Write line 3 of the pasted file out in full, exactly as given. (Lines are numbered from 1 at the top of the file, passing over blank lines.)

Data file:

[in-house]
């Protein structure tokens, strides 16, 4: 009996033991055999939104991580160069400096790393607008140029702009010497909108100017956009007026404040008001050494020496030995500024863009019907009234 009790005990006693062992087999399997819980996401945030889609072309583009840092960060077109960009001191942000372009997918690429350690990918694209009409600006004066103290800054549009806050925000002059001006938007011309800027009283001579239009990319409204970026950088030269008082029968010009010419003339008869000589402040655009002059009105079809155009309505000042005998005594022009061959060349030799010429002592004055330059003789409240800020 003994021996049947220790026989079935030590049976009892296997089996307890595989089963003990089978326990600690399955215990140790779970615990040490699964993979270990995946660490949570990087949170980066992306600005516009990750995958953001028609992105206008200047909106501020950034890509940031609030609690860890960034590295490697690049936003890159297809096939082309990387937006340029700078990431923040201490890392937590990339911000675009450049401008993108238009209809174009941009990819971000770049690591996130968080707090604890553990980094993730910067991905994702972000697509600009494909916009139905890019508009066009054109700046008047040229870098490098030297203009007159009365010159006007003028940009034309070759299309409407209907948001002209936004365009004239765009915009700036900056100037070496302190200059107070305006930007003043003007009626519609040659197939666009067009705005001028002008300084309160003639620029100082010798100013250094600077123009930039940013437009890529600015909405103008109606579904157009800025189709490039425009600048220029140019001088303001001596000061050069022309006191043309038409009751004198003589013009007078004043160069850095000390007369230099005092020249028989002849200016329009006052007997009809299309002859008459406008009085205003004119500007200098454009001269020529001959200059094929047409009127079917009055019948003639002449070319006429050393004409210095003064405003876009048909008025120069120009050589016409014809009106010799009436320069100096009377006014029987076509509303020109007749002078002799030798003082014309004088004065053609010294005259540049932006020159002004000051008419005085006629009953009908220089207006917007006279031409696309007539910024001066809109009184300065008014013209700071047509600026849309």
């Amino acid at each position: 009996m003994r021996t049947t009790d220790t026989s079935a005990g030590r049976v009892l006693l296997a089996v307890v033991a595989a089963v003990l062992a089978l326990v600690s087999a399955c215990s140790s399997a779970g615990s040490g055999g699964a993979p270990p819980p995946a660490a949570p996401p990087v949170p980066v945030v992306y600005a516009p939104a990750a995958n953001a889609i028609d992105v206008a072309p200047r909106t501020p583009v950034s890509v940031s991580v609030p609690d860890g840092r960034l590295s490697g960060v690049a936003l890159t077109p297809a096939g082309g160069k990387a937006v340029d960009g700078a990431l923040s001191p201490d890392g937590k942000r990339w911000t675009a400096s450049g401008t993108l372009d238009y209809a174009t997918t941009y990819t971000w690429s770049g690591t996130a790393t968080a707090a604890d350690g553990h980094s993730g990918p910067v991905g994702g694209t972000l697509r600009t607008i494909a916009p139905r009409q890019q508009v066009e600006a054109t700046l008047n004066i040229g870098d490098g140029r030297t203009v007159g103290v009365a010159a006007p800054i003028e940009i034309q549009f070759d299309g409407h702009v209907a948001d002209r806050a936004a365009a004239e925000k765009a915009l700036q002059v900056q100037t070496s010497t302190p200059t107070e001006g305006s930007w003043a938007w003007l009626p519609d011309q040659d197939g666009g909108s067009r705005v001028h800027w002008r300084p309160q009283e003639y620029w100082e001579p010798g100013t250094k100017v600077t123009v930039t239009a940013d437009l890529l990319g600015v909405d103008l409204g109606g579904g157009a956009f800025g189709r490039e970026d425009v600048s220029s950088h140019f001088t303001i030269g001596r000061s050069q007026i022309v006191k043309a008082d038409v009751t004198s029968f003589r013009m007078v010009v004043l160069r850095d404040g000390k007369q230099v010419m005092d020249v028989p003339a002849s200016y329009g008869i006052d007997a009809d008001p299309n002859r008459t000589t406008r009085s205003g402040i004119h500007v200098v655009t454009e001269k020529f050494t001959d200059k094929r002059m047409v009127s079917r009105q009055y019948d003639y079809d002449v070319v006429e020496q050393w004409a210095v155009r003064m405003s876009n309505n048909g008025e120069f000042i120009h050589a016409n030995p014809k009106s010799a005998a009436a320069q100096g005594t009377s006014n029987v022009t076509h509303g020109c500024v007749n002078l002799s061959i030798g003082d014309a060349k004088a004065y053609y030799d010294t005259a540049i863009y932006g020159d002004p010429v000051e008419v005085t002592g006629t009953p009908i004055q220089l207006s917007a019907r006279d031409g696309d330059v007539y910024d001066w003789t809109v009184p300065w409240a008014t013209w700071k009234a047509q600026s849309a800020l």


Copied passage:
């Amino acid at each position: 009996m003994r021996t049947t009790d220790t026989s079935a005990g030590r049976v009892l006693l296997a089996v307890v033991a595989a089963v003990l062992a089978l326990v600690s087999a399955c215990s140790s399997a779970g615990s040490g055999g699964a993979p270990p819980p995946a660490a949570p996401p990087v949170p980066v945030v992306y600005a516009p939104a990750a995958n953001a889609i028609d992105v206008a072309p200047r909106t501020p583009v950034s890509v940031s991580v609030p609690d860890g840092r960034l590295s490697g960060v690049a936003l890159t077109p297809a096939g082309g160069k990387a937006v340029d960009g700078a990431l923040s001191p201490d890392g937590k942000r990339w911000t675009a400096s450049g401008t993108l372009d238009y209809a174009t997918t941009y990819t971000w690429s770049g690591t996130a790393t968080a707090a604890d350690g553990h980094s993730g990918p910067v991905g994702g694209t972000l697509r600009t607008i494909a916009p139905r009409q890019q508009v066009e600006a054109t700046l008047n004066i040229g870098d490098g140029r030297t203009v007159g103290v009365a010159a006007p800054i003028e940009i034309q549009f070759d299309g409407h702009v209907a948001d002209r806050a936004a365009a004239e925000k765009a915009l700036q002059v900056q100037t070496s010497t302190p200059t107070e001006g305006s930007w003043a938007w003007l009626p519609d011309q040659d197939g666009g909108s067009r705005v001028h800027w002008r300084p309160q009283e003639y620029w100082e001579p010798g100013t250094k100017v600077t123009v930039t239009a940013d437009l890529l990319g600015v909405d103008l409204g109606g579904g157009a956009f800025g189709r490039e970026d425009v600048s220029s950088h140019f001088t303001i030269g001596r000061s050069q007026i022309v006191k043309a008082d038409v009751t004198s029968f003589r013009m007078v010009v004043l160069r850095d404040g000390k007369q230099v010419m005092d020249v028989p003339a002849s200016y329009g008869i006052d007997a009809d008001p299309n002859r008459t000589t406008r009085s205003g402040i004119h500007v200098v655009t454009e001269k020529f050494t001959d200059k094929r002059m047409v009127s079917r009105q009055y019948d003639y079809d002449v070319v006429e020496q050393w004409a210095v155009r003064m405003s876009n309505n048909g008025e120069f000042i120009h050589a016409n030995p014809k009106s010799a005998a009436a320069q100096g005594t009377s006014n029987v022009t076509h509303g020109c500024v007749n002078l002799s061959i030798g003082d014309a060349k004088a004065y053609y030799d010294t005259a540049i863009y932006g020159d002004p010429v000051e008419v005085t002592g006629t009953p009908i004055q220089l207006s917007a019907r006279d031409g696309d330059v007539y910024d001066w003789t809109v009184p300065w409240a008014t013209w700071k009234a047509q600026s849309a800020l």